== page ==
That segues into Ian Caven's closing keynote, "Python Goes to Hollywood". Ian started a small company to enhance classic movies in a film-to-digital-to-film manner using off-the-shelf Macintosh G4's. Customers expect DVD movies to look slick (bright and clear), even if the original films didn't. He started with a cluster of 18 G4's controlled by an iMac, and now has 550 G5s in a large room. ("I can't switch them on all at once. My electric bill is $5000 per week.") Initially he wrote in C/C++, but then switched to Python, using Python's Numeric package for fast matrix calculations, and Zope as a user interface on the controllers. His strategy was first to make it work, then to make it work faster/better/more featureful. Amazingly, Ian was the sole developer for several years, working with one partner. Now the company has some 24 people. It was originally called Lowry Digital Images, Inc., but is now owned by Digital Theater Systems (DTS).

Ian started with individual movies like North by Northwest and Citizen Kane and gradually got larger contracts including the Star Wars series and the James Bond series. His company has now done 150+ movies total, including most of the classic Disney cartoons that are available now.

Other Aspects

It was a busy weekend in Vancouver. Saturday night was the last installment of an annual fireworks competition, so all of Vancouver and many Pythoneers crowded on the beaches to watch Mexico's 30-minute entry, which won first prize. Sunday was Vancouver's Gay Pride march. Monday was BC Day, a provincial holiday. And given that I work with offshore oil spills, it was ironic that a spill Friday off nearby Squamish was topping the newspaper headlines.

Vancouver is an awesome city, especially if you like tall, dense, pedestrian urban environments like I do. The conference hotel was at a "suburban shopping mall", but that doesn't do it justice. The mall and the hotel and several nearby shopping centers are linked by plazas and sidewalks and over-street bridges, so you can walk from the Skytrain to any one of them without crossing a single parking lot or street. This made the hotel convenient to restaurants and downtown, and was the best conference layout I've seen anywhere.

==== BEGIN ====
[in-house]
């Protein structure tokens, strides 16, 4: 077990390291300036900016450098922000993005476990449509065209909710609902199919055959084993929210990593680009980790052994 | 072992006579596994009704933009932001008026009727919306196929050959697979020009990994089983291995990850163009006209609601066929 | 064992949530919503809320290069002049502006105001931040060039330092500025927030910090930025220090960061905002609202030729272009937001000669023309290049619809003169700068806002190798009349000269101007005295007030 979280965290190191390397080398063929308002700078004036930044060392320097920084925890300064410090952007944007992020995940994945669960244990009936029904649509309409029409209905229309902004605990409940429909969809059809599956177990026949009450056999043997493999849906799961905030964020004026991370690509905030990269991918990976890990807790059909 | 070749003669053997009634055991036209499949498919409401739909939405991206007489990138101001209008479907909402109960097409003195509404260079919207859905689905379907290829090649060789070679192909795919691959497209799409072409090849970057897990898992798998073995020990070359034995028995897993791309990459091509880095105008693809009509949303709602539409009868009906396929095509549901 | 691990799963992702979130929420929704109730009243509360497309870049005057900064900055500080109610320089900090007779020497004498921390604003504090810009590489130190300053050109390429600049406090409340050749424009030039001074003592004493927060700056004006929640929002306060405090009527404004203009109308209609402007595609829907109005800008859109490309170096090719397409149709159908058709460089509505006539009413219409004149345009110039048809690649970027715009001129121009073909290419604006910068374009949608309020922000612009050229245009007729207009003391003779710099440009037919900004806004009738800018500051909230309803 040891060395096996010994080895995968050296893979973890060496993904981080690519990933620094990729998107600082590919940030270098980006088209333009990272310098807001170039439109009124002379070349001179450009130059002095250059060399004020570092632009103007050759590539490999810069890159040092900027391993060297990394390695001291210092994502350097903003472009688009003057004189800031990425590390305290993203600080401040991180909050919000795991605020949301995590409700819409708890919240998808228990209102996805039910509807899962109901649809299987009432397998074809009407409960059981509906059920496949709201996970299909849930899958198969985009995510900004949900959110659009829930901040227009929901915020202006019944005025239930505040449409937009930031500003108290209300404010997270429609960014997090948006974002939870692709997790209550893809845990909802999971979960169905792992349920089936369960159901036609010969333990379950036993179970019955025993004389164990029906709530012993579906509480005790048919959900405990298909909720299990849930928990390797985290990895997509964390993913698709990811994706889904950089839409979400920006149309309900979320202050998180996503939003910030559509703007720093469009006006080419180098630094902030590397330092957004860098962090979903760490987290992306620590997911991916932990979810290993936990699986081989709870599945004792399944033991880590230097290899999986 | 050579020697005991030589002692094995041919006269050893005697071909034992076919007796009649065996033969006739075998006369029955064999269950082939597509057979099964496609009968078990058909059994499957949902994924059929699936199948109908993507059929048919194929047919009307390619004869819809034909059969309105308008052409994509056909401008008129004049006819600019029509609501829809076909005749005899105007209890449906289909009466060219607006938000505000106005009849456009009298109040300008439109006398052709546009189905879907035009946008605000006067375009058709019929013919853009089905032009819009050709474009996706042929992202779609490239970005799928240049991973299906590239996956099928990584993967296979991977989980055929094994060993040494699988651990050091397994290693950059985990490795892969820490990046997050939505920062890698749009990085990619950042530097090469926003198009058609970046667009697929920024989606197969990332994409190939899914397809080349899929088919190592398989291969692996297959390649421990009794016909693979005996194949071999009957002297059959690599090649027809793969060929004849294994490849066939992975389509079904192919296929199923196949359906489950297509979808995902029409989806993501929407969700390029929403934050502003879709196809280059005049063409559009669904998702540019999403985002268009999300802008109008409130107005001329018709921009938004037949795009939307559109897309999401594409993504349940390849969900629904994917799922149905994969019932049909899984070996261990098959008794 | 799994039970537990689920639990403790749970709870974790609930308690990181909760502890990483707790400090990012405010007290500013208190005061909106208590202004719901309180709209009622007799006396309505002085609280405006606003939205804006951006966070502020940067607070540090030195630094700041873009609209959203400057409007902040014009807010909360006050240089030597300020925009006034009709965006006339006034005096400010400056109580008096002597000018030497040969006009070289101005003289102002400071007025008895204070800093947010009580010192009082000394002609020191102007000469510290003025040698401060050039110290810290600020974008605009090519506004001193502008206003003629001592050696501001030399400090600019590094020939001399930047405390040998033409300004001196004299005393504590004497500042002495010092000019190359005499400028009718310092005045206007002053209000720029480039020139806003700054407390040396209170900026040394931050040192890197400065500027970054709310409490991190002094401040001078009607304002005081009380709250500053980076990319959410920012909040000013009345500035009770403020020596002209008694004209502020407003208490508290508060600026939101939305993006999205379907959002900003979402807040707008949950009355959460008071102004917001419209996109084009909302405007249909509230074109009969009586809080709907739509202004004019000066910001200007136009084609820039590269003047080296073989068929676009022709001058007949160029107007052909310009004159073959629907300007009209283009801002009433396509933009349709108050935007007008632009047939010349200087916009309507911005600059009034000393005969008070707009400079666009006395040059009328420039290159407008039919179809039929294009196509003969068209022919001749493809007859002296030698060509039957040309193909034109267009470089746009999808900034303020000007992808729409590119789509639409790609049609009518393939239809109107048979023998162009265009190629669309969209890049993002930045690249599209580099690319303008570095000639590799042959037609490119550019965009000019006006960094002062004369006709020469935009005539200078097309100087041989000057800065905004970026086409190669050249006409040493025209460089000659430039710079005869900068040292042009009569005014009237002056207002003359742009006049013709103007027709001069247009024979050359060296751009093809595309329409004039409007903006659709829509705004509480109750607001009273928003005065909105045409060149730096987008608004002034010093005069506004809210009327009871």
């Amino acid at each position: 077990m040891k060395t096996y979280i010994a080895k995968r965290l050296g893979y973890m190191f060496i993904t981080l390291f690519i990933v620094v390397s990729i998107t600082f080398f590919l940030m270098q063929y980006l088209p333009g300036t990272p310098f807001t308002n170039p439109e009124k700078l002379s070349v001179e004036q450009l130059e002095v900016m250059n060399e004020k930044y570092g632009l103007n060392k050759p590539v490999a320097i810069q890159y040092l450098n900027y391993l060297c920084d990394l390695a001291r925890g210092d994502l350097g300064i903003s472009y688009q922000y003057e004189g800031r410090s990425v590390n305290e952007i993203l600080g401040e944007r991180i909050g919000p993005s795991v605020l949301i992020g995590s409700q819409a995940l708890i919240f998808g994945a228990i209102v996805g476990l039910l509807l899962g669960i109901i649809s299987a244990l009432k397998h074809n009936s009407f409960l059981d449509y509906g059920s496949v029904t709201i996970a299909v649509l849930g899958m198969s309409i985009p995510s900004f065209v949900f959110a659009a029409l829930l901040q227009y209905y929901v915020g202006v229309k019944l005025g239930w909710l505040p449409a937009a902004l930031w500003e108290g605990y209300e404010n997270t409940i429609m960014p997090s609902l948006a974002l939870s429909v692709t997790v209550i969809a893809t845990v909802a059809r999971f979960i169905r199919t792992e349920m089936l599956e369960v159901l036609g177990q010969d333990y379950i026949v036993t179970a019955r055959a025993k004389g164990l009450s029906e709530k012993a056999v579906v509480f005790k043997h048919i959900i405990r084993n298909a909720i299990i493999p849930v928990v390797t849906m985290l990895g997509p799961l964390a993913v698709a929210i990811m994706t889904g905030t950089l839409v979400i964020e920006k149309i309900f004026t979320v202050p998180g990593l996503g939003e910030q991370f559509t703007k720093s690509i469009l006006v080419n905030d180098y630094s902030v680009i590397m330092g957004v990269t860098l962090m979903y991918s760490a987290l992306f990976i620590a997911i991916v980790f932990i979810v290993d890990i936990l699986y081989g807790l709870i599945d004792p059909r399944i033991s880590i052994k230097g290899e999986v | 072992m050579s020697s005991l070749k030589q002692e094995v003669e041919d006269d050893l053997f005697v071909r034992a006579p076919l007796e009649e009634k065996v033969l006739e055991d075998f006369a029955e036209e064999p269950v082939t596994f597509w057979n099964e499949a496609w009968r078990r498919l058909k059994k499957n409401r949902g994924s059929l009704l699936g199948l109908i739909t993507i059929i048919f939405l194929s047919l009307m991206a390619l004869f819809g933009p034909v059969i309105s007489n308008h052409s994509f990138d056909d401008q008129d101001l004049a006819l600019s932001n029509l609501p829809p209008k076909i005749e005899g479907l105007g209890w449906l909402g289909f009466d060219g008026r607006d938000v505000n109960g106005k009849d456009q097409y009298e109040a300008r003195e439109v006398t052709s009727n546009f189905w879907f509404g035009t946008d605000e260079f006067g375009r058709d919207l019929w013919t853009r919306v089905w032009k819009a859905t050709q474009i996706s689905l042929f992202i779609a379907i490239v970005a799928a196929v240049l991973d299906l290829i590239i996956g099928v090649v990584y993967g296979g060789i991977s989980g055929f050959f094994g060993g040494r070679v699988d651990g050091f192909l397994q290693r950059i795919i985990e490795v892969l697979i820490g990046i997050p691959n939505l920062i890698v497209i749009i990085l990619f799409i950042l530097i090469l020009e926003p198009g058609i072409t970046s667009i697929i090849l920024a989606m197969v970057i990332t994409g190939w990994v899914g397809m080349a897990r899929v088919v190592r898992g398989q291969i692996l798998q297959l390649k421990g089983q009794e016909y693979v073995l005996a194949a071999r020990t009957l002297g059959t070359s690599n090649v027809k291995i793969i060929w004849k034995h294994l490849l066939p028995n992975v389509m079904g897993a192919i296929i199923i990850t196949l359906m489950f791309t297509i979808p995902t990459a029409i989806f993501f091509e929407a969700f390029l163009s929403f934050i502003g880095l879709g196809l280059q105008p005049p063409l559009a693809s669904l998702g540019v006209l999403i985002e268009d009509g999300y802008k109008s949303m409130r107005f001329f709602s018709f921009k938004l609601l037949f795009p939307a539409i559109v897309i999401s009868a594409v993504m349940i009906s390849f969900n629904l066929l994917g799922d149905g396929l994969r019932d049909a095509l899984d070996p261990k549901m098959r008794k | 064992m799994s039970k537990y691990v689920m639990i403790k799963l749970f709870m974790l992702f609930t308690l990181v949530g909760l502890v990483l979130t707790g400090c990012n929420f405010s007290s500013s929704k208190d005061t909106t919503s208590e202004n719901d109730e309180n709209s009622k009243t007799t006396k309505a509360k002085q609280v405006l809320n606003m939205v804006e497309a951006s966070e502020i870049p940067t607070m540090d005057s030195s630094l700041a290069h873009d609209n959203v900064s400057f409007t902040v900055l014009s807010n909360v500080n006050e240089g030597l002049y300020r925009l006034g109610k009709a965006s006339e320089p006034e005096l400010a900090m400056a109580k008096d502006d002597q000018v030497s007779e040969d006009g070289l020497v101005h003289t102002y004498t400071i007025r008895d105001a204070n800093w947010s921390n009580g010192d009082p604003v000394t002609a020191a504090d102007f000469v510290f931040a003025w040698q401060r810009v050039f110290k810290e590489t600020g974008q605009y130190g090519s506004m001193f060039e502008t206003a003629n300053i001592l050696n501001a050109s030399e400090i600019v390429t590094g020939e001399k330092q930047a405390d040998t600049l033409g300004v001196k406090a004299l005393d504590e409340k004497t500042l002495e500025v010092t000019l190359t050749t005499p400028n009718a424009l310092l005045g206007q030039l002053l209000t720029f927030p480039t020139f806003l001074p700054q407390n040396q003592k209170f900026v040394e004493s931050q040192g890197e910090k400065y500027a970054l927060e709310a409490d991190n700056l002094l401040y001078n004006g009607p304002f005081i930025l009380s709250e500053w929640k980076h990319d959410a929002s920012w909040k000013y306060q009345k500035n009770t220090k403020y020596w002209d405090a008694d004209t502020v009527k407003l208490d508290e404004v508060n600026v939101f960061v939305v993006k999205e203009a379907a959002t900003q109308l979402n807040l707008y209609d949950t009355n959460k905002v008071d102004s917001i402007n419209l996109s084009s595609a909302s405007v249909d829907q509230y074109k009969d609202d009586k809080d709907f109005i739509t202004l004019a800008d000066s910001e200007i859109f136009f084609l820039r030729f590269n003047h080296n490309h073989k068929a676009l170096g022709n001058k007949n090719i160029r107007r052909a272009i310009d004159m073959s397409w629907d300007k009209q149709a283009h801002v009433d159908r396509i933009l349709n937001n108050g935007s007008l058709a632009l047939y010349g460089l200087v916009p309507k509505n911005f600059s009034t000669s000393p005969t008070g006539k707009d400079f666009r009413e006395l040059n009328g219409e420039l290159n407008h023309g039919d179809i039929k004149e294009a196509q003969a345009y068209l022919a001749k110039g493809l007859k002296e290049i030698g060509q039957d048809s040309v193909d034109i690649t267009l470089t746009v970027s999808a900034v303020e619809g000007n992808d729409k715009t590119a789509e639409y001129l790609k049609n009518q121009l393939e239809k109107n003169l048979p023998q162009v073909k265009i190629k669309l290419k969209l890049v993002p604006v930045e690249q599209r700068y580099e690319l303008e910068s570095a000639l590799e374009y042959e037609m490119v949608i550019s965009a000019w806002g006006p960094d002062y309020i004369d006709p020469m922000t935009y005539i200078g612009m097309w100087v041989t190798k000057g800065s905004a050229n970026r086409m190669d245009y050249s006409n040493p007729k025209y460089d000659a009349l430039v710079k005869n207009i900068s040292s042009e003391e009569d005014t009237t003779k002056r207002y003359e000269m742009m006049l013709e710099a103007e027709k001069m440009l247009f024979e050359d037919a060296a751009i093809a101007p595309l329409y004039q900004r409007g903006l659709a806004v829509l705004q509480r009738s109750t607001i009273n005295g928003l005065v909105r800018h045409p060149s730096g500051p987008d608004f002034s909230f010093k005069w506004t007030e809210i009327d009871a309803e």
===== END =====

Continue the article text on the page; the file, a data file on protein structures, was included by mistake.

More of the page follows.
Features I hadn't seen before that made this conference work well:

Things that didn't work so well:


The Vancouver workshop is a smaller regional variant of PyCon with some fresh ideas. It didn't cover Python core programming or have sprints, and the talks were more geared to "how to do things" talks rather than "what I'm doing" or "what this package is". I'm not sure whether this was intentional or a coincidence, but it gave the workshop a more practical feel. Some attendees complained about the quality of individual talks, and I myself found some talks not living up to what I expected from the title, but these are faults common to all new events, and things will doubtless improve if the organizers decide to continue putting on the Vancouver Python Workshop. The first workshop was two years ago; we'll wait to see if there's a third. And maybe it points the way for the "West Coast conference" and "regional conferences" some people have been clamoring for.

[1] Rick Moen comments: Your wish is my command.

Although the "Shared Source License for IronPython" has wording nothing like that of the BSD licence, its purport is nearly identical, except that (1) it includes a termination clause in the case of patent litigation, (2) it is worded in a fashion more strongly invoking the concepts of contract law, and (3) it omits the BSD licence's prohibition against using prior contributors' names to endorse or promote products. I would consider it to comply with the Open Source Definition.

[2] RM: Having administered Plone, I somehow keep hearing the words "like kicking a dead whale down a beach" in my mind.

Talkback: Discuss this article with The Answer Gang

picture Mike is a Contributing Editor at Linux Gazette. He has been a Linux enthusiast since 1991, a Debian user since 1995, and now Gentoo. His favorite tool for programming is Python. Non-computer interests include martial arts, wrestling, ska and oi! and ambient music, and the international language Esperanto. He's been known to listen to Dvorak, Schubert, Mendelssohn, and Khachaturian too.

Copyright © 2006, Mike Orr (Sluggo). Released under the Open Publication license unless otherwise noted in the body of the article. Linux Gazette is not produced, sponsored, or endorsed by its prior host, SSC, Inc.

Published in Issue 130 of Linux Gazette, September 2006